What are the differences between 2 wire, 3 wire, and 4 wire RTD Wiring for Pt100 Sensors?
An RTD sensor (Resistance Temperature Detector) is a temperature sensor that is ideally suited to a wide variety of industrial and laboratory applications. These sensors, usually Pt100, use the relationship between resistance and temperature to provide a reliable and predictable resistance value which can then be measured and converted to display in ºF or ºC by appropriate instrumentation. They are highly accurate with high stability and repeatbility. The resistance values of a Pt100 RTD are provided in our resistance vs temperature tables.
RTDs are available in a wide range of styles, configurations and terminations and are available as either a 2-wire, 3-wire or 4-wire device. Each wiring configuration has its own characteristics and advantages and they are usually colour coded as below:
2-wire RTD Pt100 Sensor = 1 x red lead wire and 1 white lead wire
3-wire RTD Pt100 Sensor = 2 x red lead wires and 1 white lead wire
4-wire RTD Pt100 Sensor = 2 x red lead wires and 2 white lead wires
2, 3 and 4 Wire RTD Wiring Diagram
An insulation colour code and wiring diagram for RTD sensors is shown below.
The simple two wire rtd connection shown in Figure 3.1 is used only where high accuracy is not essential - the resistance of the connecting wires is always included with that of the sensor, leading to errors in the signal (resistance of element + lead resistance, usually copper). In fact, a standard restriction with this installation is a maximum of 1 - 2 ohms resistance per conductor - which is typically about 300 feet of cable. This applies equally to balanced bridge and fixed bridge systems. The values of the lead resistance can only be determined in a separate measurement (without the RTD sensor) and therefore a continuous correction during the temperature measurement is not possible.
Figure 3.1: Wheatstone Bridge with RTD in Two Wire Configuration
A better wiring configuration is shown in Figure 3.2. In this rtd circuit diagram, the two leads of the sensor are on adjoining legs. Although there is lead resistance in each leg of the bridge, the lead resistance is cancelled out from the measurement. It is assumed that the two lead resistances are equal, therefore demanding high quality connection cables.This allows an increase to 10 ohms - usually allowing cable runs of around 1500 feet or more, if necessary.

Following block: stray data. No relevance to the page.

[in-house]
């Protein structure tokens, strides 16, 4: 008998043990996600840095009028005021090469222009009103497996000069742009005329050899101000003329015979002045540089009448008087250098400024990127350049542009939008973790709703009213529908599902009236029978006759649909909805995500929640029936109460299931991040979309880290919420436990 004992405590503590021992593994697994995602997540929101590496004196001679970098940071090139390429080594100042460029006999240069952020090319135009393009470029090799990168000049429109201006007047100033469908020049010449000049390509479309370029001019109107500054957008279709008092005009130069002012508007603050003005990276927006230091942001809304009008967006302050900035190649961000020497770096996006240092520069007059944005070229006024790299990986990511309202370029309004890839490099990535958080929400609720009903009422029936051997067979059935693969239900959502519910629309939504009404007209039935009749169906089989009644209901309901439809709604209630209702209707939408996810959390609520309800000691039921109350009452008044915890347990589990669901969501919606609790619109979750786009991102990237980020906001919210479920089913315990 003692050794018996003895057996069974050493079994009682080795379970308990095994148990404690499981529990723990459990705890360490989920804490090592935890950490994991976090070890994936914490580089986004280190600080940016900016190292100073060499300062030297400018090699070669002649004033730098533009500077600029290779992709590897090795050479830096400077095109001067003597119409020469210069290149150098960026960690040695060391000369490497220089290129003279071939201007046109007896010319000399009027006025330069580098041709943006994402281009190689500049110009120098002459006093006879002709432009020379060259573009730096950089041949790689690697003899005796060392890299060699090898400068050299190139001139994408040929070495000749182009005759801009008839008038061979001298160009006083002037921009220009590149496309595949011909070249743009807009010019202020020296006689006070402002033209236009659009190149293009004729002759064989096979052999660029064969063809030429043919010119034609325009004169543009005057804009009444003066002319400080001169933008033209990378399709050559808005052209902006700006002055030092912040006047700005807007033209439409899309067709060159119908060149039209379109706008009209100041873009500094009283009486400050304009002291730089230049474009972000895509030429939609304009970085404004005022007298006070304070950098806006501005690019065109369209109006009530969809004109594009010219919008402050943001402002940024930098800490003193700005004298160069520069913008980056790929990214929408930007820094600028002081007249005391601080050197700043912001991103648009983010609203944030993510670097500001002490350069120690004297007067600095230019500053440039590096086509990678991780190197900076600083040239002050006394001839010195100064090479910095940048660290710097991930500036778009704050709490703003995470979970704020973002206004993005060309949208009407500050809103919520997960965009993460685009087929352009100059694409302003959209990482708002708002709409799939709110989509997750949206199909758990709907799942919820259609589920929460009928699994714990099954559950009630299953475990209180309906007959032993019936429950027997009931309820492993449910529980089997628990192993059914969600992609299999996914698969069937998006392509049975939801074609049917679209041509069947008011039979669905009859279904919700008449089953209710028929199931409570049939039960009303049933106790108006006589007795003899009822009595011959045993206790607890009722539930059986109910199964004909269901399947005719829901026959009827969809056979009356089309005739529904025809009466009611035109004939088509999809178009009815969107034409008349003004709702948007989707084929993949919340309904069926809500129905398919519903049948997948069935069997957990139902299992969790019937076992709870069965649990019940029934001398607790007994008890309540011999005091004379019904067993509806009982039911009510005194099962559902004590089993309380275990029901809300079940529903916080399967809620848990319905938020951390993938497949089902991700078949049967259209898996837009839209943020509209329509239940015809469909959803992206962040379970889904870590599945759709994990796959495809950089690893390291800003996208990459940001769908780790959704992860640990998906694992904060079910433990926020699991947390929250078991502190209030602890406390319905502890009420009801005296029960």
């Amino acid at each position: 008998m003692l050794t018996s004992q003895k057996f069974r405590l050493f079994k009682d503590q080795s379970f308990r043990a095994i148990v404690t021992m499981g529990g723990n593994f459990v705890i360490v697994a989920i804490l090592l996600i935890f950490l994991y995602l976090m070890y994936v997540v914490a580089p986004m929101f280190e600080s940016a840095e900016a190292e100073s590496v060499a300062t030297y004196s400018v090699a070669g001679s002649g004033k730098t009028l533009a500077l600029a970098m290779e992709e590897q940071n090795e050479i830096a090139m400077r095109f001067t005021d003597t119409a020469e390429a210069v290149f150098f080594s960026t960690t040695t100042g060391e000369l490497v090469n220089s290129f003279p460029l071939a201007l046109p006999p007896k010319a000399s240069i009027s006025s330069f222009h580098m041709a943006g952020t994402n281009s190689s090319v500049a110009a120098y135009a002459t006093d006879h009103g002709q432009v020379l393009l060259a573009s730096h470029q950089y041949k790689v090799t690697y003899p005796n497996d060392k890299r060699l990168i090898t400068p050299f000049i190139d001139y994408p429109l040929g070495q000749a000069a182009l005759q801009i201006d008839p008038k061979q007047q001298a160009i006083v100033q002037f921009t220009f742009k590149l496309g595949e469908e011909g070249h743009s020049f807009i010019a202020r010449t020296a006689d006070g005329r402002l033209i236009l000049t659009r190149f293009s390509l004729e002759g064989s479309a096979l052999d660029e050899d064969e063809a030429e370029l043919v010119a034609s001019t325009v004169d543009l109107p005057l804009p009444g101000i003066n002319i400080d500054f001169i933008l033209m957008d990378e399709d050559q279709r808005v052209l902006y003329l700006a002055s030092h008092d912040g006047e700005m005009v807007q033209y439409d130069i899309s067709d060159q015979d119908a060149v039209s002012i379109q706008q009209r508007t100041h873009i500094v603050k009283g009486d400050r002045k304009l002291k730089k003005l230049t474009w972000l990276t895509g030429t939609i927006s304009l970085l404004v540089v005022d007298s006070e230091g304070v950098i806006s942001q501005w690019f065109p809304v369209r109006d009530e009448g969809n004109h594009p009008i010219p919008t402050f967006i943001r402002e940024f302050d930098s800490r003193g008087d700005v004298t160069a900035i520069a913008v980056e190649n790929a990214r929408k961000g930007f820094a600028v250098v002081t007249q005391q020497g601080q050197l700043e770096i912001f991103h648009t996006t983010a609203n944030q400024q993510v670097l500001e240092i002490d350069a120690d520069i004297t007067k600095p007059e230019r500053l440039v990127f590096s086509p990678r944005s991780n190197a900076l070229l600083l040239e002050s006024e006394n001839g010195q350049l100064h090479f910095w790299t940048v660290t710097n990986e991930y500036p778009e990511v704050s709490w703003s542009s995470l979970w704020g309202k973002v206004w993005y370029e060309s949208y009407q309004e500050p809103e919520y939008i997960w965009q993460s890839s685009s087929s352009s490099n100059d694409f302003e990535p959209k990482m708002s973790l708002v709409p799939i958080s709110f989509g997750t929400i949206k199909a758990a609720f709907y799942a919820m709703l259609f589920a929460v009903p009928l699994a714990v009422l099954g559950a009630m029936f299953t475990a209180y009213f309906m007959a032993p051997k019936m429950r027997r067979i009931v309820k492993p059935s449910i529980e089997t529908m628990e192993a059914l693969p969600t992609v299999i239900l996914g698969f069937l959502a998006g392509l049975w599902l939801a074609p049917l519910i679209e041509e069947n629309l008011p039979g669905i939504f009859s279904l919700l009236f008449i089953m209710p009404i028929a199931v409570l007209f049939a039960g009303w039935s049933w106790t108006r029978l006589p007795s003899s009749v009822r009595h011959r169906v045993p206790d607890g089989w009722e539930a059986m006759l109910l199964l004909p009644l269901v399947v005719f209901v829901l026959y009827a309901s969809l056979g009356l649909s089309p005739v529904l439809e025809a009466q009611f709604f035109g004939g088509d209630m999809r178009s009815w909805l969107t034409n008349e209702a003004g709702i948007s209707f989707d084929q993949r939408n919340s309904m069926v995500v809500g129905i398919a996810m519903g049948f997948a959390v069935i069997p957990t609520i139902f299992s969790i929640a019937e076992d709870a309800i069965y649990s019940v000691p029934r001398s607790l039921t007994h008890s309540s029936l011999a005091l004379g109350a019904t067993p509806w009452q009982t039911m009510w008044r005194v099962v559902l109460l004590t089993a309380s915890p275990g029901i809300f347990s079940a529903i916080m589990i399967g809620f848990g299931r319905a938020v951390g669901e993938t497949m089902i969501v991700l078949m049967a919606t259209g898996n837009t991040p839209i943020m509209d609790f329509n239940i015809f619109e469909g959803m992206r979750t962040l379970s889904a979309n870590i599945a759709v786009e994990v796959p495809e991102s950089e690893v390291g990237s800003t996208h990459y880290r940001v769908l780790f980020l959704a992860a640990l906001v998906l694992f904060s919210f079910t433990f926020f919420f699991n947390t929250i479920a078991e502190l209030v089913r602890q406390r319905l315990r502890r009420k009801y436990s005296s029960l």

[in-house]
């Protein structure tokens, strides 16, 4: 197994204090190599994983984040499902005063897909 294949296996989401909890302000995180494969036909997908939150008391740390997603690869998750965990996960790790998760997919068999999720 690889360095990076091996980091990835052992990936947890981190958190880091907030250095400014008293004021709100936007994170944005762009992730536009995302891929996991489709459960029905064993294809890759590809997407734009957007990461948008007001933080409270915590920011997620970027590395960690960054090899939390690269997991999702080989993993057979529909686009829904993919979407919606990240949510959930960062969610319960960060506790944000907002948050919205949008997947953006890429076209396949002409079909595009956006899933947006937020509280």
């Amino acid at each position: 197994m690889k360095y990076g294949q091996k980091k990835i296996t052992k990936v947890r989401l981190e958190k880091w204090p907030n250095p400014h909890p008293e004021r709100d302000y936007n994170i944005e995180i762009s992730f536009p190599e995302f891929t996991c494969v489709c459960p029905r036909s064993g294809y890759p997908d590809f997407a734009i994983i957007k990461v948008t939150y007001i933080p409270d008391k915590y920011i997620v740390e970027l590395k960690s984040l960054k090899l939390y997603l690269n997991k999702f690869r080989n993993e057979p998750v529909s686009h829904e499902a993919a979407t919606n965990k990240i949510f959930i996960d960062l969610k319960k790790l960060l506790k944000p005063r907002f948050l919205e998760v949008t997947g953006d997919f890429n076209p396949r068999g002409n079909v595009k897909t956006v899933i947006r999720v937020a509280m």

Also, with this wiring configuration, if fixed bridge measurement is being made, compensation is clearly only good at the bridge balance point. Beyond this, errors will grow as the imbalance increases. This, however, can be minimized by using larger values of resistance in the opposite bridge circuits to reduce bridge current changes.
The pt100 3 wire configuration is very popular for general industrial applications and is widely used in terminal heads when used with 4 to 20mA current transmitters and where dual element duplex sensors are used.
Figure 3.2: Wheatstone Bridge with RTD in Three Wire Configuration
The best wiring arrangement is the four wire configuration as depicted in figure 3.4. This provides for full cancellation of spurious effects with the bridge type measuring technique. Cable resistance of up to 15 ohms can be handled with this arrangement, accommodating cable runs of around 3,000 feet. Incidentally, the same limitation as for three wire connections applies if the fixed-bridge, direct-reading approach is being used.
The resistance thermometer can also be energised from a constant current source, and the potential difference developed across it measured directly by some kind of potentiometer. An immediate advantage is that here, incidentals like conductor resistance and selector switch contact resistance are irrelevant. The essentials for this voltage-based method are simply a stabilised and accurately known current supply for the RTD sensor (giving a direct relationship of voltage to resistance and thus to temperature) and a high impedance voltmeter (DVM, or whatever) to measure the voltage developed with negligible current flow.
With this approach, absolute temperature can be derived as long as the current is known. Even where it is not known, if it is stable, differential resistance (and thus temperature) is provided. Also, a number of RTD's can be connected in series using the same current source. Voltage signals from each can then be scanned by high impedance measuring instrumentation.
Again, a four wire configuration is appropriate, although clearly somewhat different to that used with bridge systems. Using the configuration in Figure 3.7 the resistance of the leads has a negligible effect on measurement accuracy.
Figure 3.4: Bridge with RTD in Four Wire Configuration
Figure 3.7: Four Wire Sensing Arrangement
More Information about RTD Pt100 SensorsDo I need an RTD or Thermocouple? RTD Pt100 Output Tables Types of RTD Elements
Typical RTD Sensors - available as 2, 3 or 4 wire configurationMineral Insulated
RTDs Our most popular RTD sensor, ideal for most applications. With connector, pot seal, wire or an alloy or plastic head. Rigid Stem
RTD Temperature Sensor Ideal for rigid stem applications or where the sensor is shorter than 2" long, limited to 480°F. Simplex and duplex. Hand Held
RTD Sensors A range of hand held RTD Sensors to suit a variety of applications from general purpose to surface and air temperature measurements RTD Sensors for
Surface Measurements A wide range of RTD sensors for surface measurements including self adhesive patch, pipe, magnetic, bearing etc. Miniature Pt100
RTD Sensors 0.062" and 0.080" diameter sensors ideal for precision fast response measurements or minimal displacement is required Other Popular Styles
of RTD Sensors A wide range of RTD Sensors to suit many applications. Bayonet, bolt, stator slot, basic element styles etc. Reduced Tip
RTD Sensors Fast response RTD sensors ideal for industrial and other applications